Depending on how your lens or lens and camera combination are set up, you might see some artifacting in your image from the lens itself. These artifacts can be intentionally included. How do you create these intentional artifacts in your image? Author Richard Harrington demonstrates how to create custom lens effects in Macphun’s Focus.
- Sometimes depending the way that your lens is set up or your camera configuration, you can see certain artifacts or behaviors that are inherent to the lens itself. Let's explore some architectural examples and tilt shifting examples to see how we can simulate or enhance some of these artifacts. I'll open up this example called "alley" and in this case there was a lot of light in the scene. As such, I ended up having to stop down to prevent the image from over exposing. Well, that's great, but some of this area in the background here is distracting.
So I'd like to illiminate that. Let's start with the architecture option. You see that what this creates is a simple ability to create an in focus area with fall off. Well, that works pretty well here and I can adjust where that blur occurs, position it on our subject there and rotate it till it lines up with the proper angles. I like that, but, it's not exactly doing what I want here in the foreground.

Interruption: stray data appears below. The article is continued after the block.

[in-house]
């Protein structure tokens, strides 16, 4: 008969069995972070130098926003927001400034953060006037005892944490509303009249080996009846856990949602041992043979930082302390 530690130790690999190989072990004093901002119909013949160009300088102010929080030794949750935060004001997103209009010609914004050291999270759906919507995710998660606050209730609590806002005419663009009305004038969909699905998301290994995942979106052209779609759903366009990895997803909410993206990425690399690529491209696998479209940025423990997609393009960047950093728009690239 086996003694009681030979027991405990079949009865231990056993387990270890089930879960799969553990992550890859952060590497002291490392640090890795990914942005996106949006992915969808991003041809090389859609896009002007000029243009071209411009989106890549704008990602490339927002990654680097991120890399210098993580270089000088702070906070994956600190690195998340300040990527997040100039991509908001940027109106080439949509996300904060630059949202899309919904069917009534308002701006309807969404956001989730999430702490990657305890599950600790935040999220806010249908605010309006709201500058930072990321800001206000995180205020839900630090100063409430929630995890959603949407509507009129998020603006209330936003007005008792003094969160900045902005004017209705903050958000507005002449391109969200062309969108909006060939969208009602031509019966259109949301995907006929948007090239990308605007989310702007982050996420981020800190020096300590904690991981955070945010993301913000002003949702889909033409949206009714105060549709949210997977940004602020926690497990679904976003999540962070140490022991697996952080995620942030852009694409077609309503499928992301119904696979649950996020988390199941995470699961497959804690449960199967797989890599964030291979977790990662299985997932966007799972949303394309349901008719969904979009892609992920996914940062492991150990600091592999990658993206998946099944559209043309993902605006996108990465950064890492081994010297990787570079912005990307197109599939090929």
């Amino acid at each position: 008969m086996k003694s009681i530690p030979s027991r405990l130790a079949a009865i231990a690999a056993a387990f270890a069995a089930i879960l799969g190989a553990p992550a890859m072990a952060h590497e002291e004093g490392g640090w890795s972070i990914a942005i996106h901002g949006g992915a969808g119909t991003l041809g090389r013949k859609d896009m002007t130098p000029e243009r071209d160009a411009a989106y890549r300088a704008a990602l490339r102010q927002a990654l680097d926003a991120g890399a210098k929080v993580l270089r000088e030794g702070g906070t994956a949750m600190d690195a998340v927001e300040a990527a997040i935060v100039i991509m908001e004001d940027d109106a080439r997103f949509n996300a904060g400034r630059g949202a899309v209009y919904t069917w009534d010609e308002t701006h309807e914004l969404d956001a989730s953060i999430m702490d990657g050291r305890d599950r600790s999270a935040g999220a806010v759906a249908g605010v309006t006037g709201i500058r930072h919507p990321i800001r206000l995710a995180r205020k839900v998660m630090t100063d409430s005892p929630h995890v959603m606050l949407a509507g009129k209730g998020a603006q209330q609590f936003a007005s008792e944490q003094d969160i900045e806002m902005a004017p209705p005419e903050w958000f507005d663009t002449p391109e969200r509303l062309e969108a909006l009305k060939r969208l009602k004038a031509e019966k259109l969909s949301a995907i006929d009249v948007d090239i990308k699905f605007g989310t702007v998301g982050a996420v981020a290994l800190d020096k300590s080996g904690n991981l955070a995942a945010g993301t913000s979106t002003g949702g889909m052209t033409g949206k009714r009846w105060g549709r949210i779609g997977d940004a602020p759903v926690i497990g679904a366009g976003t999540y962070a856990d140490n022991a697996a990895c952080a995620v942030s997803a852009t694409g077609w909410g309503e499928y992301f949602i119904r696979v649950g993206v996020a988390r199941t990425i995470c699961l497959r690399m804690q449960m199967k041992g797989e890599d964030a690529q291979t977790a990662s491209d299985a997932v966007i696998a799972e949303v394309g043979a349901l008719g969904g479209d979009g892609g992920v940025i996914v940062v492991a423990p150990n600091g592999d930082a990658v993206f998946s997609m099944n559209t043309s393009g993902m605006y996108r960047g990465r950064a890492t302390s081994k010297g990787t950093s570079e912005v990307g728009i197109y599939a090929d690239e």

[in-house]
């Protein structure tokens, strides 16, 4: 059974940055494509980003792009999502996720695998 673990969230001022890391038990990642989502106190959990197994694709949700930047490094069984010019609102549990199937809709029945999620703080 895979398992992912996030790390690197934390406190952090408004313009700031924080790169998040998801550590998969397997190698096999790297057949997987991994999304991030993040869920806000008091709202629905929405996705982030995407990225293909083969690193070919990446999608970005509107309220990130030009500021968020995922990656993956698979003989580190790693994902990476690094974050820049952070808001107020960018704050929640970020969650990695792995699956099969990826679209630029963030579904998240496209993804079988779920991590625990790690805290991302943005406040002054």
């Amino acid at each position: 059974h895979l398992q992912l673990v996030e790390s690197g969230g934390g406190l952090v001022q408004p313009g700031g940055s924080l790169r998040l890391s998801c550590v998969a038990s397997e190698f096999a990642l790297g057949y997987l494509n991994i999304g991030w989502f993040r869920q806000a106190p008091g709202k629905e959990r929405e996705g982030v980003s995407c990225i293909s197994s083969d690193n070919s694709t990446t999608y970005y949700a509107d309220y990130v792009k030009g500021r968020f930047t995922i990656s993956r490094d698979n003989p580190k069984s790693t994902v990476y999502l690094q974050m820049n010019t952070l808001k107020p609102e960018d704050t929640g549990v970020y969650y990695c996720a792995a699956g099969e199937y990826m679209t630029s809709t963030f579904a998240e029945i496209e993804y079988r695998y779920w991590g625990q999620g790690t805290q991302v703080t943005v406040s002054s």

You can always move that and slide things over to give you more of the look you're going for. In this case, having things fall off. A little bit of darkening though will also help to have the area further away, fall off. Now, let's try tilt shift. It's very similar to architecture, but you see that it's actually blowing things out a little bit. Here, by default, a narrower slice is created. Let's take that and match it to the doorway.
There we go. And you'll notice that the background is getting quite a bit brighter. That's because the highlights have been cranked up. You can tone that back down and now it's behaving very much like the architecture. The highlights for tilt shift are simulating sort of that soft blown out look that often happens when shooting with a tilt shift lens or from a higher angle. I'll often create a little bit of a sense of motion there though and set the angle to match my subject.
Let's increase the width there slightly. And we've created an in focus area with a slight darkening. Now, this creates a clearer focal point for the image. In this case, the decorated door. I like this and by comparing the before and after, you see that some of the distracting elements that are less important are really knocked down. Now, we do have one more option which is custom which you might find useful. This option really allows you to paint things in and be super precise.
Let's start by masking. We'll adjust the diameter of the brush so it's nice and big and paint in the area to be ignored. In this case, the brick. Left bracket for a smaller brush. And intelligently tries to recognize some of those edges. It does pretty well.